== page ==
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THE EFFECT OF THE EXCLUSIVITY RULES

The new FCC rules require cable operators to "black-out"

numerous classes of programs on imported signals when those

programs are also shown by a local station.

The degree of pro

tection provided varies with the type of programning and may

extend up to two years.

For our purposes the primary effect of

these rules is to reduce the attractiveness of distant signals to

subscribers and thus reduce cable penetration.

Aside from pro

viding for one channel-switching device for each imported signal,

we have not allowed any additional costs of performing the blacking

out function itself, keeping records, etc.

At this writing, evidence on the magnitude of the exclusivity

effect is limited to a preliminary study by R. E. Park, "The

Exclusivity Provisions of the Federal Communications Commission's

Cable Television Regulations." From detailed program listings for

four stations---two networks and two independents---plus partial

listings for ten other stations, Park synthesizes the expected

proportion of a broadcast week that a distant signal would be

blacked out.

A portion of his findings are reproduced in Table 2.

Park's results indicate, for example, that in those top 50

markets in which local service provides three networks and one

independent, the cable system importing two additional independents

will be required to black them out about 39% of the time.

If it

imports a third independent (on a stand-by bas is, since the rules

TABLE 2

PERCENTAGE OF TIME DISTANT SIGNAL CHANNELS ARE BLACKED-OUT

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Source:

R.E. Park, "The Exclusivity Provisions of the Federal

Communications Commission's Cable Television Regulations,"

Table 2, p.5.

allow only two distant signals at any moment

on the cable) and

"fills in the blanks" where possible, it can reduce the blacked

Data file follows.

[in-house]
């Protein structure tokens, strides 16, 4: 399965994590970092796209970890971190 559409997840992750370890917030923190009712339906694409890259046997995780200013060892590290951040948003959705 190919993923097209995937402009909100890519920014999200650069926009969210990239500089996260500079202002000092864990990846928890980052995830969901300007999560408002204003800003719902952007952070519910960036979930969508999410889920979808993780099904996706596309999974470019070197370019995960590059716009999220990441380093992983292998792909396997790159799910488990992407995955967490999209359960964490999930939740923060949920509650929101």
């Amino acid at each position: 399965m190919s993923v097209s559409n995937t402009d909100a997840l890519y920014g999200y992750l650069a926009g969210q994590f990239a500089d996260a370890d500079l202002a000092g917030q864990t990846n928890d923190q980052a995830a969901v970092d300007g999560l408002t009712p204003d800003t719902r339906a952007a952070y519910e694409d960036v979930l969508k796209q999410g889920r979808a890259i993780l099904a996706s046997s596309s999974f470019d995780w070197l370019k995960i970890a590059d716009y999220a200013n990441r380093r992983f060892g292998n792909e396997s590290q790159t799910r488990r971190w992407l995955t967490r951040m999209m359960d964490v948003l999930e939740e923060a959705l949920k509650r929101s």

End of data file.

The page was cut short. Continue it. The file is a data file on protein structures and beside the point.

out time to about 24%.

Importing a fourth independent further

reduces this to 15%, etc.

The boxed-in figures rep

sent the

expected effect when no stand-by signals are imported.

The impact of the exclusivity rules on subscriber penetration

is likely to be at least as great as the reduction in viewing

hours.

Programs receiving protection will be predominantly those

with large audiences, many of whom would value an earlier or

alternative viewing date or time which cable could otherwise

provide.

Nevertheless, lacking data to refine an estimate of this

effect, we assume that exclusivity protection is equivalent in

its impact on penetration to a proportionate reduction in the

number of full-time distant independents carried on the cable,

using the appropriate boxed figures from Table 2.

will it be profitable for a cable system import stand-by

independent signals?

The costs of additional imports will rise

as the CATV system must go further to find each additional inde

pendent.

Concurrently, the proportion of time that can be filled

in with each extra signal is declining.

The exclusivity rules

thus place the cable firm in a situation of sharply diminishing

returns as regards additional penetration from distant signals.

Generally, the answer will be "no." Exceptions may occur where the stand-by independent has particularly attractive programning,

or when importation costs are less dependent on distance, as

could occur with satellite transmission.

Regarding importation costs, we have assumed for all systems

in this study that distant signals are delivered by cable

system-owned microwave links of 50-100 miles per channel

imported. Average distances to the first and second closest

independents (in the top 25 markets) are tabulated in the appen

dix.

These averages range from 91 to 208 miles to the closest

signal, and 125 to 325 miles for the next closest for several types

of markets.

Thus the microwave cost estimates used here must be

considered generally low, although they may be closer approximations for markets with several closely spaced systems which pool their

microwave facilities.

16

COPYRIGHT FEE SCHEDULES

In the analysis which follows we consider four alternative

fee schedules for payment by cable systems to copyright owners.

Schedule 1 is the baseline case of zero fees.

Schedules 2 and

3 levy successively larger fees as the system's revenue grows.

Schedule 3 (incorporated in Bill 5.644) begins at 1% of subscriber

revenues, and rises to 5% of revenues exceeding $640,000 annually;

Schedule 2 is exactly half of Schedule 3.

For the fourth Schedule

we consider a flat fee of 16.5% of subscriber revenues, regardless

of the size of annual revenue.

The exact details of these fees are

set forth below and in the accompanying figure 1.

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alternative fee schedules, we keep unchanged the subscriber price

as well as the system size and other attributes of the CATV service.

Cable television systems have some of the attributes of a "natural

monopoly," flowing principally from their high fixed-low variable

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